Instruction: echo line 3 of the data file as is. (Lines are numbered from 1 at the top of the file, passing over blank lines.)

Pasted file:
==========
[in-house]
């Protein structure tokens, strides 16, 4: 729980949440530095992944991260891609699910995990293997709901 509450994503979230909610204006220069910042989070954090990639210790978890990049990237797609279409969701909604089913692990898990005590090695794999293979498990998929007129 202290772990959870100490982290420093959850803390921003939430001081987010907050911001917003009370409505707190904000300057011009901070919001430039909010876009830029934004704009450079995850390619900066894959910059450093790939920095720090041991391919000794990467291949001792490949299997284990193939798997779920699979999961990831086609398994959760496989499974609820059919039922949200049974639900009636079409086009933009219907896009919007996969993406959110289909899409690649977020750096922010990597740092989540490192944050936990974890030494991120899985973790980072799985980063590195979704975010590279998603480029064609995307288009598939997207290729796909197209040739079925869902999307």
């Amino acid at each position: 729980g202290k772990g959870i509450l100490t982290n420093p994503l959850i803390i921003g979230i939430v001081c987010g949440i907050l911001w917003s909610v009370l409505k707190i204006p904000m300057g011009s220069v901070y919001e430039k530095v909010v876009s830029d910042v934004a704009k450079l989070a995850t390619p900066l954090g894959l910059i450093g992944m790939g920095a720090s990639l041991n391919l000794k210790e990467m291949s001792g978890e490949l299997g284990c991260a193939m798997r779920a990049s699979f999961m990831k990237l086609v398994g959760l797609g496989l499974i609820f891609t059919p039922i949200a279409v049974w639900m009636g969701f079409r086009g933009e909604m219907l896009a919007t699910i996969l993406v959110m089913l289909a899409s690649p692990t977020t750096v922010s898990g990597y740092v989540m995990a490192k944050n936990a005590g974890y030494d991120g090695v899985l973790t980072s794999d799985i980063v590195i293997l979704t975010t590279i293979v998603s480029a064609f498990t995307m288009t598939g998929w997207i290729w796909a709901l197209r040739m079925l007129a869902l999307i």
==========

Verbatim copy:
């Amino acid at each position: 729980g202290k772990g959870i509450l100490t982290n420093p994503l959850i803390i921003g979230i939430v001081c987010g949440i907050l911001w917003s909610v009370l409505k707190i204006p904000m300057g011009s220069v901070y919001e430039k530095v909010v876009s830029d910042v934004a704009k450079l989070a995850t390619p900066l954090g894959l910059i450093g992944m790939g920095a720090s990639l041991n391919l000794k210790e990467m291949s001792g978890e490949l299997g284990c991260a193939m798997r779920a990049s699979f999961m990831k990237l086609v398994g959760l797609g496989l499974i609820f891609t059919p039922i949200a279409v049974w639900m009636g969701f079409r086009g933009e909604m219907l896009a919007t699910i996969l993406v959110m089913l289909a899409s690649p692990t977020t750096v922010s898990g990597y740092v989540m995990a490192k944050n936990a005590g974890y030494d991120g090695v899985l973790t980072s794999d799985i980063v590195i293997l979704t975010t590279i293979v998603s480029a064609f498990t995307m288009t598939g998929w997207i290729w796909a709901l197209r040739m079925l007129a869902l999307i």